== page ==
It’s not you; it’s them. Your feed is about to get all weird, as Facebook rolls out a “3D photo” feature that adds depth (and movement) to photos.
All Facebook users are in for a visual surprise, as 3D photos are about to appear in their feeds. The option to create them, however, will roll out a little more slowly, and you will need an iPhone with dual cameras for that. This means you will need an iPhone 7 or later. Except of course for the new iPhone XR, which doesn’t come with dual cameras. And no, your Samsung Galaxy Note 9 or LG V35 ThinQ will not work either, despite also offering dual cameras.
“3D photos” draw from the depth map that is automatically created by the dual camera phones, and an AI system then adds depth and movement (as you scroll) to create a realistic 3D rendering.
We presented the 3D photos feature and now we're handing the creativity off to you! We can't wait to see what you come up with. If you need a little help getting started, check out our video on how to post a 3D photo. What are you excited to bring to life using this immersive format?
Posted by Facebook 360 on Thursday, October 11, 2018
Facebook offers a quick tutorial explaining how to take the best 3D photos:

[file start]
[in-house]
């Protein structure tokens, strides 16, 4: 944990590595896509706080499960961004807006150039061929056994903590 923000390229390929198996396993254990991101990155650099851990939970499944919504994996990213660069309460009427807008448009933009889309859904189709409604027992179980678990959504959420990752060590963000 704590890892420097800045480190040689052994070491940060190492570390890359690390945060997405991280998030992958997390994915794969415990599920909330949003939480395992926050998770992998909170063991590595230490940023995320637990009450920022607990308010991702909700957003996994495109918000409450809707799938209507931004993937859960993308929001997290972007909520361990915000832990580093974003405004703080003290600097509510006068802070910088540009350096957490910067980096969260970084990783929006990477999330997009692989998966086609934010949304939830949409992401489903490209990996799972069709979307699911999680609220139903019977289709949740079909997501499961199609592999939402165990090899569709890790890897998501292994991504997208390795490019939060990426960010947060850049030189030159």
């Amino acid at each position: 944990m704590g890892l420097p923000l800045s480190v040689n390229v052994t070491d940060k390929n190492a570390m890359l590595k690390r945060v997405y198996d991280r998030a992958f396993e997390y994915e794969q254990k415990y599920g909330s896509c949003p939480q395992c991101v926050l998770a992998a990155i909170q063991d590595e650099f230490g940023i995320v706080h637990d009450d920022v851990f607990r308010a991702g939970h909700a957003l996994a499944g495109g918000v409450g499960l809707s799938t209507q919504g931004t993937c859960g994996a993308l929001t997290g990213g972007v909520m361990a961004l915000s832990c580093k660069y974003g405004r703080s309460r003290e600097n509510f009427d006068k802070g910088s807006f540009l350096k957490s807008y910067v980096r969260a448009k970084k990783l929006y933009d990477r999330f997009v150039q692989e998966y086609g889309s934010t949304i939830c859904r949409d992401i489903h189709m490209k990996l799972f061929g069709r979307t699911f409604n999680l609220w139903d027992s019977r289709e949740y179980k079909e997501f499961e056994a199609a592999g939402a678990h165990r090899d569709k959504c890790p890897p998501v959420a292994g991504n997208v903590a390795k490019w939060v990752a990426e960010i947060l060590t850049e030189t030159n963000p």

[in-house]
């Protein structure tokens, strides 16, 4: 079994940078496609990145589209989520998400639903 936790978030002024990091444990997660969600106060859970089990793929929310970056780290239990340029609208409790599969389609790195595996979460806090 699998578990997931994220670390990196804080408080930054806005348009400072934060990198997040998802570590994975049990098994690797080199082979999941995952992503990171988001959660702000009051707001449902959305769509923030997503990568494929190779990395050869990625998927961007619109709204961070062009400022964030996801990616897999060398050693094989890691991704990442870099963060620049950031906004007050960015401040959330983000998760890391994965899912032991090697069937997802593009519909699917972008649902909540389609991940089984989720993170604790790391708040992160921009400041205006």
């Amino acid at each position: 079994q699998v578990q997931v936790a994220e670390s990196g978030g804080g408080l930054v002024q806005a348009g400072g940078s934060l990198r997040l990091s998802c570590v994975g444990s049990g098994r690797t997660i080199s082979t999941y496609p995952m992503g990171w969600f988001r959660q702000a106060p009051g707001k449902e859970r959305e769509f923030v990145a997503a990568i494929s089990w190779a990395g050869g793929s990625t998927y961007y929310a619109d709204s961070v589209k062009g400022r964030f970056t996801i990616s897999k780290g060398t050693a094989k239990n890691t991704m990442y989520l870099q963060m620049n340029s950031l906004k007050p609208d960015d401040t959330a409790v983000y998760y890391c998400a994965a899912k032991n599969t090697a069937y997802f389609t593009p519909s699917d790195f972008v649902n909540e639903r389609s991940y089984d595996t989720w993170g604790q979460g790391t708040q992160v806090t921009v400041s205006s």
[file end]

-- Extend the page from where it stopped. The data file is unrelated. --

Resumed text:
1. Create layers.
3D Photos use the depth maps that are stored with “Portrait” photos taken on iPhone 7+, 8+, X or XS. You’ll get the best results if your main subject is three or four feet away, and to really make it pop, try to capture scenes with multiple layers of depth, including something in the foreground and something in the background—like a shot of your family standing in a field of flowers.
2. Keep contrast in mind.
You’ll get more of the 3D effect when your photo’s subject has contrasting colors – for example, someone wearing a blue shirt standing in front of a blue wall won’t pop as much as someone wearing a different color in front of the same wall.
3. Use texture.
Some materials and subjects make better 3D photos than others. You’ll get the best results from subjects that have some texture to them, have solid edges, and aren’t too shiny. Try to avoid transparent objects like clear plastic or glass, as they aren’t always accurately captured by depth sensors.
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